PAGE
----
Par­ents cost their kids years of life

Sunday Tasmanian - - News - SUE DUNLEVY

BA­BIES born to­day could have a shorter life­span than their par­ents and suf­fer more dis­ease, all be­cause of what goes on in the first 1000 days of their life.

Sci­en­tists will this week launch new di­etary rec­om­men­da­tions to try to pre­vent the prob­lem.

They say the poor life­style and eat­ing habits of par­ents are to blame for ill health in chil­dren and the dam­age starts even be­fore women con­ceive a baby. Two thirds of par­ents are over­weight and new ev­i­dence shows it’s harm­ing not just their own health but af­fects their chil­dren’s genes and causes dis­ease in them as well.

The chil­dren of over­weight par­ents are at higher risk of obe­sity, type-2 di­a­betes, kid­ney dis­ease and can­cer.

Some sci­en­tists say this means they could live five years less than their par­ents, oth­ers say they might live longer but they will be sicker.

Re­search from Syd­ney Univer­sity this week showed how the parental diet of an­i­mals from cater­pil­lars to mon­keys af­fected their off­spring’s im­mu­nity.

Bad parental di­ets led to higher mark­ers of in­flam­ma­tion linked to de­men­tia and can­cer in their chil­dren.

The Early Life Nu­tri­tion Coali­tion, a group of 15 early life nu­tri­tion aca­demic and health groups, will this week re­lease new diet rec­om­men­da­tions and guide­lines that aim to pre­vent al­ler­gies and the dis­eases that can be in­flu­enced by par­ents’ poor di­ets.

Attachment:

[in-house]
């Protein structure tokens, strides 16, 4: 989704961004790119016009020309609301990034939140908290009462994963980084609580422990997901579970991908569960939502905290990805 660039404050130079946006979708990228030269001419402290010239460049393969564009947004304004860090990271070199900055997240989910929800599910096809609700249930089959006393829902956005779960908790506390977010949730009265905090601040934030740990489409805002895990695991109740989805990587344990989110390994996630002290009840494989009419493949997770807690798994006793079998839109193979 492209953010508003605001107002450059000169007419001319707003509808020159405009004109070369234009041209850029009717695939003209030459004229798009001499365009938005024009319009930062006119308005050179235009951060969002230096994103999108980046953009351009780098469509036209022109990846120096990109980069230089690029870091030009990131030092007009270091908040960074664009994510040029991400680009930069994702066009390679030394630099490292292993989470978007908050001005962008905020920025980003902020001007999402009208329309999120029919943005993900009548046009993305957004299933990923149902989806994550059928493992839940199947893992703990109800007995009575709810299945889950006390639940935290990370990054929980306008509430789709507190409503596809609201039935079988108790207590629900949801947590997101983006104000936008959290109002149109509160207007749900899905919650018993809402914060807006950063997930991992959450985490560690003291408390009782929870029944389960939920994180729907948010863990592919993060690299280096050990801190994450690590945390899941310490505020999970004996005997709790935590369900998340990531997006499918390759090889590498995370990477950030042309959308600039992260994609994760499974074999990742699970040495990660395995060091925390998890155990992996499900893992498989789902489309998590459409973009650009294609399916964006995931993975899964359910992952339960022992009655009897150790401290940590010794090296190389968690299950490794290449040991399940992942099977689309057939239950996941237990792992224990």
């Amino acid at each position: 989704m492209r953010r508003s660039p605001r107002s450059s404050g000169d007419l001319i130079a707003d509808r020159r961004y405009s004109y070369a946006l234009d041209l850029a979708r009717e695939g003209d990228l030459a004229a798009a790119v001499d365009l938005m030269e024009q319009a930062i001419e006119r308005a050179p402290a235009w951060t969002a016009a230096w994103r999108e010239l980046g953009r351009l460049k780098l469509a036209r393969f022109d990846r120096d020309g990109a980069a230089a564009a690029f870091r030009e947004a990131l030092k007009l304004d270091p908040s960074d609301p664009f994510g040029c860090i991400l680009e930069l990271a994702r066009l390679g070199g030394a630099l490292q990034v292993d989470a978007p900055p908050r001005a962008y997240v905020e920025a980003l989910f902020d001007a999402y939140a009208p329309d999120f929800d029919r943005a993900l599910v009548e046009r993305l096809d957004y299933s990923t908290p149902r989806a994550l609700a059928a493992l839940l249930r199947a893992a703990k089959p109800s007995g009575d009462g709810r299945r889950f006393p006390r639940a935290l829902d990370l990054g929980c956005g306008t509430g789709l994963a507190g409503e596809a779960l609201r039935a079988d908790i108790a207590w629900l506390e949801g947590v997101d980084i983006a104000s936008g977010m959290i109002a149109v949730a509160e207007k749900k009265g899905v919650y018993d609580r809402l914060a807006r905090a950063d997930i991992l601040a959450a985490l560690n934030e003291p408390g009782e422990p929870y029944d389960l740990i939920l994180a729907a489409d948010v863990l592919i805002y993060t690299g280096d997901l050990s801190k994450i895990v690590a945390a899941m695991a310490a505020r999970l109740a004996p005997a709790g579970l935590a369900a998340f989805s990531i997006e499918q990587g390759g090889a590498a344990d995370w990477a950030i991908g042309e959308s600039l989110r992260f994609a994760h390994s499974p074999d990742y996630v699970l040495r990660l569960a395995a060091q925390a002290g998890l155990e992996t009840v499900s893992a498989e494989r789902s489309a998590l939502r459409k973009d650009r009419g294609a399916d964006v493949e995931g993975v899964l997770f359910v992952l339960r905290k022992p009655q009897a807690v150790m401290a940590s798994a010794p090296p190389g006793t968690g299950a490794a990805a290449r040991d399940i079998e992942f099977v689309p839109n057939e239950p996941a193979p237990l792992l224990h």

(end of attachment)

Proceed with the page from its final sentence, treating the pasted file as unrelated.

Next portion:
The catch is, they re­quire mums and dads to change their life­style a year be­fore they plan to get preg­nant.

New rules are needed be- cause more than one mil­lion peo­ple have type-2 di­a­betes, one-in-nine chil­dren have asthma, one in 10 kids have a food al­lergy and ana­phy­laxis has in­creased five­fold in chil­dren four years old and un­der.

“For many of these dis­eases, it’s not genes, but en­vi­ron­men­tal fac­tors and nu­tri­tional in­take in the ear­li­est stages of life that are most in­flu­en­tial,” said Early Life Nu­tri­tion Coali­tion chair­man Pro­fes­sor Peter Davies, di­rec­tor of the Chil­dren’s Nu­tri­tion Re­search Cen­tre, Univer­sity of Queens­land.

“We know that dur­ing preg­nancy and through­out in­fancy, there are crit­i­cal times when a foe­tus and baby are par­tic­u­larly sus­cep­ti­ble to the in­flu­ence of nu­tri­tion — both good and poor nu­tri­tional in­take.”

The prob­lem starts with the fact many mums are over­weight be­fore they get preg­nant.

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